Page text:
With Canada’s Middle East Engagement Strategy expiring this year, it is time to examine and evaluate this massive investment in the Middle East region in the past five years. More importantly, the panel will discuss a principled and strategic roadmap for the future of Canada’s short-term and long-term engagement in the Middle East.


Ferry de Kerckhove: Canada’s Former Ambassador to Egypt

Dennis Horak: Canada’s Former Ambassador to Saudi Arabia

Chris Kilford: Former Canadian Defence Attaché in Turkey, member of the national board of the Canadian International Council (CIC)

David Dewitt: University Professor Emeritus, York University

Panel 2: The Great Power Competition in the Middle East (12:00 PM - 1:15 PM ET)

While the United States continues to pull back from certain regional conflicts, reflected by the Biden administration’s decision to halt American backing for Saudi Arabia’s intervention in Yemen and the expected withdrawal from Afghanistan, US troops continue to be stationed across the region. Meanwhile, Russia and China have significantly maintained and even expanded their regional activities. On one hand, the Kremlin has maintained its military presence in Syria, and on the other hand, China has signed an unprecedented 25-year strategic agreement with Iran.

As the global power structure continues to shift, it is essential to analyze the future of the US regional presence under the Biden administration, explore the emerging global rivalry with Russia and China, and at last, investigate the implications of such competition for peace and security in the Middle East.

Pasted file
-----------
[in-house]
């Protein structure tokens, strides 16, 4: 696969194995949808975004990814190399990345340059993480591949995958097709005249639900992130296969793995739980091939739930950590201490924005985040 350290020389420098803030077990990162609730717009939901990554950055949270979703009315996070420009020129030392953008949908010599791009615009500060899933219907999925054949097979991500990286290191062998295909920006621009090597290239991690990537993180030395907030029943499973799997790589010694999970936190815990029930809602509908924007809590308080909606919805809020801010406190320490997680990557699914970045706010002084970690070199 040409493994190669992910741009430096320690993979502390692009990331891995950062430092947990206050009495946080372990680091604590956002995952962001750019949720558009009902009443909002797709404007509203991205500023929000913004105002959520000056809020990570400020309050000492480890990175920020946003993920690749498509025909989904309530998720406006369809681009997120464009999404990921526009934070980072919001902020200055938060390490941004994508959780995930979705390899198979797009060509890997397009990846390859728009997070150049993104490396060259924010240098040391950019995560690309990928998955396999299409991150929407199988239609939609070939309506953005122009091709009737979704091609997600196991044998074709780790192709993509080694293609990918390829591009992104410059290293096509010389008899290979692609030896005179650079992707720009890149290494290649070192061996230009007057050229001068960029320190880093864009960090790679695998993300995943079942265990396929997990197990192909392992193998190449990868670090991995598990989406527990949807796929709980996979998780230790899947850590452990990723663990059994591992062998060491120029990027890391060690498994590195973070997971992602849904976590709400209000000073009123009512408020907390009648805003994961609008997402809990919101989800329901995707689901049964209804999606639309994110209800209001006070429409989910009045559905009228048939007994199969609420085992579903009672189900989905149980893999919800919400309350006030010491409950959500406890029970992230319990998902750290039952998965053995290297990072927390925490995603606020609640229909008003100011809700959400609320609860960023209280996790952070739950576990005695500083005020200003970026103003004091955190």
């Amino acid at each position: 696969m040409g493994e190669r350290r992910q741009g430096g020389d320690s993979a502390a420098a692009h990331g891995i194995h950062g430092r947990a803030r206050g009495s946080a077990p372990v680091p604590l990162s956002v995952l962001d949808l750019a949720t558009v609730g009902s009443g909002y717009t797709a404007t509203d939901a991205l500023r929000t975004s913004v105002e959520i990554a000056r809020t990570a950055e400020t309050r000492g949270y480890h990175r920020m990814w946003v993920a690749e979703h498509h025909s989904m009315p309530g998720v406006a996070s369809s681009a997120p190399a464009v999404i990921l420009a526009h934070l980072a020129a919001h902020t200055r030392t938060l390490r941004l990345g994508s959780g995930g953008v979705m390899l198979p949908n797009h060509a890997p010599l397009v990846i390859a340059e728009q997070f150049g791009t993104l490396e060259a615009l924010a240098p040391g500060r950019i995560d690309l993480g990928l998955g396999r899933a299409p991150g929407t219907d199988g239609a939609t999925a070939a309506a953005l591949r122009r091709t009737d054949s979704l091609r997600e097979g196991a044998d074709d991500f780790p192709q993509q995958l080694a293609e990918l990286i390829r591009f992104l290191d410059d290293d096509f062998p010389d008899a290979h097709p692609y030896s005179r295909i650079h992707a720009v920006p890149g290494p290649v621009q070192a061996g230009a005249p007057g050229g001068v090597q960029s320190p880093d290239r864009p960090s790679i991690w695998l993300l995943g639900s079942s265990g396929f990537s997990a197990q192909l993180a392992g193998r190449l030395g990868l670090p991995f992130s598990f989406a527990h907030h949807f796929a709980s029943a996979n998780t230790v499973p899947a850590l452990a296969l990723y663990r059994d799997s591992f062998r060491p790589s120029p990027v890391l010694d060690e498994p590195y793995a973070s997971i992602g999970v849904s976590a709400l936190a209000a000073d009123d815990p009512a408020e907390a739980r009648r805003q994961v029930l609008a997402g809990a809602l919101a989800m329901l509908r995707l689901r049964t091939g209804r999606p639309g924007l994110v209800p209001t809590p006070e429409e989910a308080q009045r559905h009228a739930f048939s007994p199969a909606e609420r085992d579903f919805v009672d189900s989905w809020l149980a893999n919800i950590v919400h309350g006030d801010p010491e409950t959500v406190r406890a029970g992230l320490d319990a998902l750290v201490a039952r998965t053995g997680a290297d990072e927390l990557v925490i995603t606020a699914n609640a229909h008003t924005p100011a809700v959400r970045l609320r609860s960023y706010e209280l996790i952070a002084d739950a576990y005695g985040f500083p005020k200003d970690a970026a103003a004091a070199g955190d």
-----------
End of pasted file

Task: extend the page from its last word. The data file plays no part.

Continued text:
Dmitri Trenin: Director of Carnegie Moscow Center

Joost R. Hiltermann: Director of MENA Programme, International Crisis Group

Roxane Farmanfarmaian: Affiliated Lecturer in International Relations of the Middle East and North Africa, University of Cambridge

Andrew A. Michta: Dean of the College of International and Security Studies at Marshall Center

Kelley Vlahos: Senior Advisor, Quincy Institute

Panel 1: A New Middle East Security Architecture in the Making (10:30 AM -11:45 AM ET)

The security architecture of the Middle East has undergone rapid transformations in an exceptionally short period. Notable developments include the United States gradual withdrawal from the region, rapprochement between Israel and some GCC states through the Abraham Accords and the rise of Chinese and Russian regional engagement.

With these new trends in the Middle East, it is timely to investigate the security implications of the Biden administration’s Middle East policy. In this respect, we will discuss the Biden team’s new approach vis-à-vis Iran, Yemen, Saudi Arabia, and Israel. The panel will also discuss the role of other major powers, including China and Russia in shaping this new security environment in the region, and how the Biden administration will respond to these powers’ increasing regional presence.



Sanam Vakil: Deputy Director of MENA Programme at Chatham House

Denise Natali: Acting Director, Institute for National Strategic Studies & Director of the Center for Strategic Research, National Defense University

Hassan Ahmadian: Professor of the Middle East and North Africa Studies, University of Tehran

Abdulaziz Sagar: Chairman, Gulf Research Center

Andrew Parasiliti: President, Al-Monitor